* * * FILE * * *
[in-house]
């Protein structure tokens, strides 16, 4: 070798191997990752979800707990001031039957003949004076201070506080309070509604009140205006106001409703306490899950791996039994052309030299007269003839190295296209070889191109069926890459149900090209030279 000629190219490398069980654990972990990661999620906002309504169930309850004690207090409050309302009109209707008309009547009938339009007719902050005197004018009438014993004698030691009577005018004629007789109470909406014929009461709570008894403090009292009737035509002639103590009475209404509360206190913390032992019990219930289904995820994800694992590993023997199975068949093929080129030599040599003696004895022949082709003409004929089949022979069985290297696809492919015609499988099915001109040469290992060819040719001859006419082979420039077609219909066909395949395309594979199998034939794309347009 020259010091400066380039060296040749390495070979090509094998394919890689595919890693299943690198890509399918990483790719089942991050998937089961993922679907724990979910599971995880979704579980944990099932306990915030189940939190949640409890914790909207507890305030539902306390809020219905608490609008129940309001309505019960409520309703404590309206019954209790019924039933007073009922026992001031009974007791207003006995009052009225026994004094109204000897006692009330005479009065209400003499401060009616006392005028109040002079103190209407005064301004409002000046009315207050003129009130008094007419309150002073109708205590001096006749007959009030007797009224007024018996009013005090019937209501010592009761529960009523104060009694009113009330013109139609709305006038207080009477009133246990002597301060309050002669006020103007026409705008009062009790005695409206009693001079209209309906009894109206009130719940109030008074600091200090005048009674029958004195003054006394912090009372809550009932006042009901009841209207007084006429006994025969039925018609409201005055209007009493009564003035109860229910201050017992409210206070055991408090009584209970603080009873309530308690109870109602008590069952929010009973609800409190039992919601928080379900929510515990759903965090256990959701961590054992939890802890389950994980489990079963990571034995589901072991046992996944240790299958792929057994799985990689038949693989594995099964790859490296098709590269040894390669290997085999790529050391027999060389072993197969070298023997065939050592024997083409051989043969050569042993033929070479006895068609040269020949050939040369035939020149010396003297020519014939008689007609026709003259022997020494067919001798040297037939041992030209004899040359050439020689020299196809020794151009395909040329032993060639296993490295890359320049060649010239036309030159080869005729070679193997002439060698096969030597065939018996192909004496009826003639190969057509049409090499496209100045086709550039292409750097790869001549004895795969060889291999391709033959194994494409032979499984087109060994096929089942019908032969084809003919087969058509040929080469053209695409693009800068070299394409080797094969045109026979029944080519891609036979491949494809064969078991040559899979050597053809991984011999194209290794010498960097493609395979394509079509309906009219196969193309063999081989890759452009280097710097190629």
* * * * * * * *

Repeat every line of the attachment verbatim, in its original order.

[in-house]
């Protein structure tokens, strides 16, 4: 070798191997990752979800707990001031039957003949004076201070506080309070509604009140205006106001409703306490899950791996039994052309030299007269003839190295296209070889191109069926890459149900090209030279 000629190219490398069980654990972990990661999620906002309504169930309850004690207090409050309302009109209707008309009547009938339009007719902050005197004018009438014993004698030691009577005018004629007789109470909406014929009461709570008894403090009292009737035509002639103590009475209404509360206190913390032992019990219930289904995820994800694992590993023997199975068949093929080129030599040599003696004895022949082709003409004929089949022979069985290297696809492919015609499988099915001109040469290992060819040719001859006419082979420039077609219909066909395949395309594979199998034939794309347009 020259010091400066380039060296040749390495070979090509094998394919890689595919890693299943690198890509399918990483790719089942991050998937089961993922679907724990979910599971995880979704579980944990099932306990915030189940939190949640409890914790909207507890305030539902306390809020219905608490609008129940309001309505019960409520309703404590309206019954209790019924039933007073009922026992001031009974007791207003006995009052009225026994004094109204000897006692009330005479009065209400003499401060009616006392005028109040002079103190209407005064301004409002000046009315207050003129009130008094007419309150002073109708205590001096006749007959009030007797009224007024018996009013005090019937209501010592009761529960009523104060009694009113009330013109139609709305006038207080009477009133246990002597301060309050002669006020103007026409705008009062009790005695409206009693001079209209309906009894109206009130719940109030008074600091200090005048009674029958004195003054006394912090009372809550009932006042009901009841209207007084006429006994025969039925018609409201005055209007009493009564003035109860229910201050017992409210206070055991408090009584209970603080009873309530308690109870109602008590069952929010009973609800409190039992919601928080379900929510515990759903965090256990959701961590054992939890802890389950994980489990079963990571034995589901072991046992996944240790299958792929057994799985990689038949693989594995099964790859490296098709590269040894390669290997085999790529050391027999060389072993197969070298023997065939050592024997083409051989043969050569042993033929070479006895068609040269020949050939040369035939020149010396003297020519014939008689007609026709003259022997020494067919001798040297037939041992030209004899040359050439020689020299196809020794151009395909040329032993060639296993490295890359320049060649010239036309030159080869005729070679193997002439060698096969030597065939018996192909004496009826003639190969057509049409090499496209100045086709550039292409750097790869001549004895795969060889291999391709033959194994494409032979499984087109060994096929089942019908032969084809003919087969058509040929080469053209695409693009800068070299394409080797094969045109026979029944080519891609036979491949494809064969078991040559899979050597053809991984011999194209290794010498960097493609395979394509079509309906009219196969193309063999081989890759452009280097710097190629």